The seventh lesson I teach is that one can't hide. I teach children they are always watched, that each is under constant surveillance by myself and my colleagues. There are no private spaces for children, there is no private time.
Class change lasts three hundred seconds to keep promiscuous fraternization at low levels. Students are encouraged to tattle on each other or even to tattle on their own parents. Of course, I encourage parents to file their own child's waywardness too. A family trained to snitch on itself isn't likely to conceal any dangerous secrets.
I assign a type of extended schooling called "homework," so that the effect of surveillance, if not that surveillance itself, travels into private households, where students might otherwise use free time to learn something unauthorized from a father or mother, by exploration, or by apprenticing to some wise person in the neighborhood. Disloyalty to the idea of schooling is a Devil always ready to find work for idle hands.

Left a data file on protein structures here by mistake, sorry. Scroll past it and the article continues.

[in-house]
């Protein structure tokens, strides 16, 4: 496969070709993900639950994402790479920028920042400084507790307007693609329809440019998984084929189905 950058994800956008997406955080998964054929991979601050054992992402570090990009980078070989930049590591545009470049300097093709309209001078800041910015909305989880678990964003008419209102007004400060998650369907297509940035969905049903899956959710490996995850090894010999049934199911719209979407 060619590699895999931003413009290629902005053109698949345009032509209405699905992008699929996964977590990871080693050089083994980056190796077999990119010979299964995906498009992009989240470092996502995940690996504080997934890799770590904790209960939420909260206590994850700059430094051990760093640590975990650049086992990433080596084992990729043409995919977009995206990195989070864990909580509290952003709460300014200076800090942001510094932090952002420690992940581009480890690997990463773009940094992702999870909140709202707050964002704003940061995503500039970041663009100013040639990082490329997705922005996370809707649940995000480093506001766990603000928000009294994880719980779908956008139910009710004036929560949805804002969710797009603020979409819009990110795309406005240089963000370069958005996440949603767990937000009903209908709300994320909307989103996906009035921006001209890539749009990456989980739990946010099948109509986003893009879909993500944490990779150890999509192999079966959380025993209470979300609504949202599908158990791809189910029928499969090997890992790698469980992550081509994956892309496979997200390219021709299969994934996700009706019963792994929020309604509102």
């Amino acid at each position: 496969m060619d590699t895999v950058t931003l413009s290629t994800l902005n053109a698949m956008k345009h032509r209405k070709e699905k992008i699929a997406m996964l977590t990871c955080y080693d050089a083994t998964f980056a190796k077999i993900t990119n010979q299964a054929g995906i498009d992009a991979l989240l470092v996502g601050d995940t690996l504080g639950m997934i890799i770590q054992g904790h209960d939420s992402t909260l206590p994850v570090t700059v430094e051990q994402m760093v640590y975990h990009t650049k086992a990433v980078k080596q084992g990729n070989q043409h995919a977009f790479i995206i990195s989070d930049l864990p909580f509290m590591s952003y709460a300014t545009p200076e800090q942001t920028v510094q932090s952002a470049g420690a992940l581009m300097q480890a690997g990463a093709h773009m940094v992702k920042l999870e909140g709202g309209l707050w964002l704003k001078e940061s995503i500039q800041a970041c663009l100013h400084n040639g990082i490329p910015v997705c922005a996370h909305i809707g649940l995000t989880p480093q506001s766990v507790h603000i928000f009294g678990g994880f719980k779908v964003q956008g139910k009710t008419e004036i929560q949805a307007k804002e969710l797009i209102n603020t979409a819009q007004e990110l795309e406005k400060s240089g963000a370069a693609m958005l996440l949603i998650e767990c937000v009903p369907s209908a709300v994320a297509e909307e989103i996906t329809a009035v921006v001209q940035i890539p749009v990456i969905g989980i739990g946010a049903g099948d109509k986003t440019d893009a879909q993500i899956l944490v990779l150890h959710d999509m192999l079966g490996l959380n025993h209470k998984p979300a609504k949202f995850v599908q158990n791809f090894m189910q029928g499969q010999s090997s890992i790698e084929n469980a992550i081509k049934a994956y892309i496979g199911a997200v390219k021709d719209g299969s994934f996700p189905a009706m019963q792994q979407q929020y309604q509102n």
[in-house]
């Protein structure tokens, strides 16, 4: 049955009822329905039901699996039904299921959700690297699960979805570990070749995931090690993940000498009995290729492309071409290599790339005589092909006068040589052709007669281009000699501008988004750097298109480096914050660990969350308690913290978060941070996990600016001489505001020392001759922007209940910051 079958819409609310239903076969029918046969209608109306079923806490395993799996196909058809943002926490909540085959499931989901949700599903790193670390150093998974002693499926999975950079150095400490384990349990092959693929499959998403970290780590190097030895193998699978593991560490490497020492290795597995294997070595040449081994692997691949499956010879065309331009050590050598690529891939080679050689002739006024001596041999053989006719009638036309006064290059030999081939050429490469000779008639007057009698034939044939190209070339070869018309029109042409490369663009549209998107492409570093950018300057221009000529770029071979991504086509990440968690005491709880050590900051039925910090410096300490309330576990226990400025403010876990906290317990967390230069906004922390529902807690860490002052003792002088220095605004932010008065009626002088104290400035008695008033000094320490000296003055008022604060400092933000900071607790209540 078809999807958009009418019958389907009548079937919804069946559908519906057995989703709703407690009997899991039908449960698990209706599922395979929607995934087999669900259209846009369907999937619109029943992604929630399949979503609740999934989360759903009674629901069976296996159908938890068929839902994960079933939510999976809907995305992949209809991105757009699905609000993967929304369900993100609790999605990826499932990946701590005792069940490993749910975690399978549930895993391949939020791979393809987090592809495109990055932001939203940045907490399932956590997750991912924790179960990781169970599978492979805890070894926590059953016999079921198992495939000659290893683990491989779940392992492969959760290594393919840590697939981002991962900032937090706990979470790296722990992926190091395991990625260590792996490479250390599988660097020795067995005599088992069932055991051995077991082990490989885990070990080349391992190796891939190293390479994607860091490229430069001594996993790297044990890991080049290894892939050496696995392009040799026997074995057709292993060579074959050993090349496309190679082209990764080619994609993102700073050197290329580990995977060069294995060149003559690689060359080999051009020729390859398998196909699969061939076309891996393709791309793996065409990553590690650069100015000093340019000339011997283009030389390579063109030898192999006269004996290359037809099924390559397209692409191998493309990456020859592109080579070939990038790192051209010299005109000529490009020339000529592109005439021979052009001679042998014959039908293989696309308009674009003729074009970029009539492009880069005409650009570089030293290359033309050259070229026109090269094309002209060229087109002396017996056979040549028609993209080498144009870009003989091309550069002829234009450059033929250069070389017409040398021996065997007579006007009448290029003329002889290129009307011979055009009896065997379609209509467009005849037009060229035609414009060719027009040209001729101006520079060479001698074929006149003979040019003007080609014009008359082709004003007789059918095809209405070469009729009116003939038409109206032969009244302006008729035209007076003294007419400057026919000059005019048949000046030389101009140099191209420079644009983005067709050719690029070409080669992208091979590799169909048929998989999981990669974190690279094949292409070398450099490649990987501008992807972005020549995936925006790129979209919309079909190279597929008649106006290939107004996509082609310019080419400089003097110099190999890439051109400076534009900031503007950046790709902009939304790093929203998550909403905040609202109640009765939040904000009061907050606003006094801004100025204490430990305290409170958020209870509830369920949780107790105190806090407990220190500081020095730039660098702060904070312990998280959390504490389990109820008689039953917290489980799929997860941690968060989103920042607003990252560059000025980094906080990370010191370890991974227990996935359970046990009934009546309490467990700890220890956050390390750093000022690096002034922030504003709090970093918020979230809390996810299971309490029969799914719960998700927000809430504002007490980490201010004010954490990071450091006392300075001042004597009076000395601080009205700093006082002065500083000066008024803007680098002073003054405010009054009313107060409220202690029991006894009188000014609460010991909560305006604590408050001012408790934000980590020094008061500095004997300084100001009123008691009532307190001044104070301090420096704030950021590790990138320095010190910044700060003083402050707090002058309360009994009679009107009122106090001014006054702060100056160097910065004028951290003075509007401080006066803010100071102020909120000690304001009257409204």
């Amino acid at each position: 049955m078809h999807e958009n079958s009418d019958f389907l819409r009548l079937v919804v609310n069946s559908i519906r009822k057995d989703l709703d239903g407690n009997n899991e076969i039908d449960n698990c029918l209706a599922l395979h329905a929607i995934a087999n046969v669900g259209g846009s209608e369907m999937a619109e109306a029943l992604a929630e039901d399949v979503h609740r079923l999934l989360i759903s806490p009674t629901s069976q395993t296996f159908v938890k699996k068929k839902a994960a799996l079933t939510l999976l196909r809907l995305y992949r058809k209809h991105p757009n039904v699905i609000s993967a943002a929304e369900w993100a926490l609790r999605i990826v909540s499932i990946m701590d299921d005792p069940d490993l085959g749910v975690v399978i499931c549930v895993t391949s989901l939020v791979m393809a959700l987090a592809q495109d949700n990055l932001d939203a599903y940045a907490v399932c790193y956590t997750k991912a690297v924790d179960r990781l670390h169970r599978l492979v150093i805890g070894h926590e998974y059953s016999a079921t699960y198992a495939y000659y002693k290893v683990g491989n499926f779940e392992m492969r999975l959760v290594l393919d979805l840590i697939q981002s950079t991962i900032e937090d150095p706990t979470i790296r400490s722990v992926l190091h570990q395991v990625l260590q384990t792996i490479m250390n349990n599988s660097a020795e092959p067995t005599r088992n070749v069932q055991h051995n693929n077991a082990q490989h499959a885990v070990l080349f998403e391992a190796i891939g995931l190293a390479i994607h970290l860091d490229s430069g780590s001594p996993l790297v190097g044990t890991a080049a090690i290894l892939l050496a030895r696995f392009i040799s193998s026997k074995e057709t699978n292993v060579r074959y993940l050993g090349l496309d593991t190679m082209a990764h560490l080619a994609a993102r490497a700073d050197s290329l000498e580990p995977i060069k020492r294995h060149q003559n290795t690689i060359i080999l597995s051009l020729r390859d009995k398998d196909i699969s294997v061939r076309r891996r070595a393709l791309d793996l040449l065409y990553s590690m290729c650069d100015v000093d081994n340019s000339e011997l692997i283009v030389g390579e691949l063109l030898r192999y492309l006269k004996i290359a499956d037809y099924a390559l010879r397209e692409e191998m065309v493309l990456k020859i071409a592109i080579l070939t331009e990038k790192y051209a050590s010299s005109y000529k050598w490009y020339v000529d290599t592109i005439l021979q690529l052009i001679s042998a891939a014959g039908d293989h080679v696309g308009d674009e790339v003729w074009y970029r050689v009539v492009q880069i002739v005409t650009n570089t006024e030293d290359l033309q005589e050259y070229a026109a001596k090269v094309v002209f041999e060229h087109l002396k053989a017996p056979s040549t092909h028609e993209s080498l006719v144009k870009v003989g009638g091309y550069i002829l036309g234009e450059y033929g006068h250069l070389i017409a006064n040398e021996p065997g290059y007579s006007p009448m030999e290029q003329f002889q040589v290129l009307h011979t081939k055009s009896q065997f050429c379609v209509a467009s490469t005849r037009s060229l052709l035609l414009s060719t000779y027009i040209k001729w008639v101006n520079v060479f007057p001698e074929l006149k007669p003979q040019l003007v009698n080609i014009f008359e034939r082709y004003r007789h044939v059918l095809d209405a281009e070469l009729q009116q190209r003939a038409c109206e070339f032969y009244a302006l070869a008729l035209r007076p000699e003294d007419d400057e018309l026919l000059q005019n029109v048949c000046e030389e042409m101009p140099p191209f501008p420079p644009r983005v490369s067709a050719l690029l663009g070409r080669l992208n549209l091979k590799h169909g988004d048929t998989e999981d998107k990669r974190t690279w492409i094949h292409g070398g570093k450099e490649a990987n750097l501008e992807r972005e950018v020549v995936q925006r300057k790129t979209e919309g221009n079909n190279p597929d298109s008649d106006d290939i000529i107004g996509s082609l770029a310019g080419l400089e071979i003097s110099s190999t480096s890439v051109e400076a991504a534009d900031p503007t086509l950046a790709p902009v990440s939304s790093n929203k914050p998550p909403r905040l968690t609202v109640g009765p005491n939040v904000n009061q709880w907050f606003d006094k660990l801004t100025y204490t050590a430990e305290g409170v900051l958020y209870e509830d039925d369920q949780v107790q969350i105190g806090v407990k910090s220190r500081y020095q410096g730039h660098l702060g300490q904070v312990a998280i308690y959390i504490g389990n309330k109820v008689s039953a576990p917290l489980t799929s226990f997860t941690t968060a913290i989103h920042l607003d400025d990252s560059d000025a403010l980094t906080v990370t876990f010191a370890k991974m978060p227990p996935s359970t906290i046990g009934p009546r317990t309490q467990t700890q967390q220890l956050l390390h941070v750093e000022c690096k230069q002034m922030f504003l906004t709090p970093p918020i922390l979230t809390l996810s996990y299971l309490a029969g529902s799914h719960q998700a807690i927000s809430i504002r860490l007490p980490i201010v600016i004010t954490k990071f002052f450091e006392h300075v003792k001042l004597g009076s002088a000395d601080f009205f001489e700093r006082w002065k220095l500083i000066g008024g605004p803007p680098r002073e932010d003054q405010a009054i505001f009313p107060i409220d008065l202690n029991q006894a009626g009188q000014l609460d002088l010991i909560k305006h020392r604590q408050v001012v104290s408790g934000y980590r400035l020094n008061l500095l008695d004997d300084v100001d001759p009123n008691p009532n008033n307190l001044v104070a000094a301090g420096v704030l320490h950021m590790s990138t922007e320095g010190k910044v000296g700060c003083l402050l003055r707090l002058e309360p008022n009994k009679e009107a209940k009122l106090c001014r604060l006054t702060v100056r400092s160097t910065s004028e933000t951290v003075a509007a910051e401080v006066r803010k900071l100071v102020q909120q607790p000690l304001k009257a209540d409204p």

The meaning of constant surveillance and denial of privacy is that no one can be trusted, that privacy is not legitimate. Surveillance is an ancient imperative, espoused by certain influential thinkers, a central prescription set down in The Republic, in The City of God, in the Institutes of the Christian Religion, in New Atlantis, in Leviathan, and in a host of other places. All these childless men who wrote these books discovered the same thing: children must be closely watched if you want to keep a society under tight central control. Children will follow a private drummer if you can't get them into a uniformed marching band.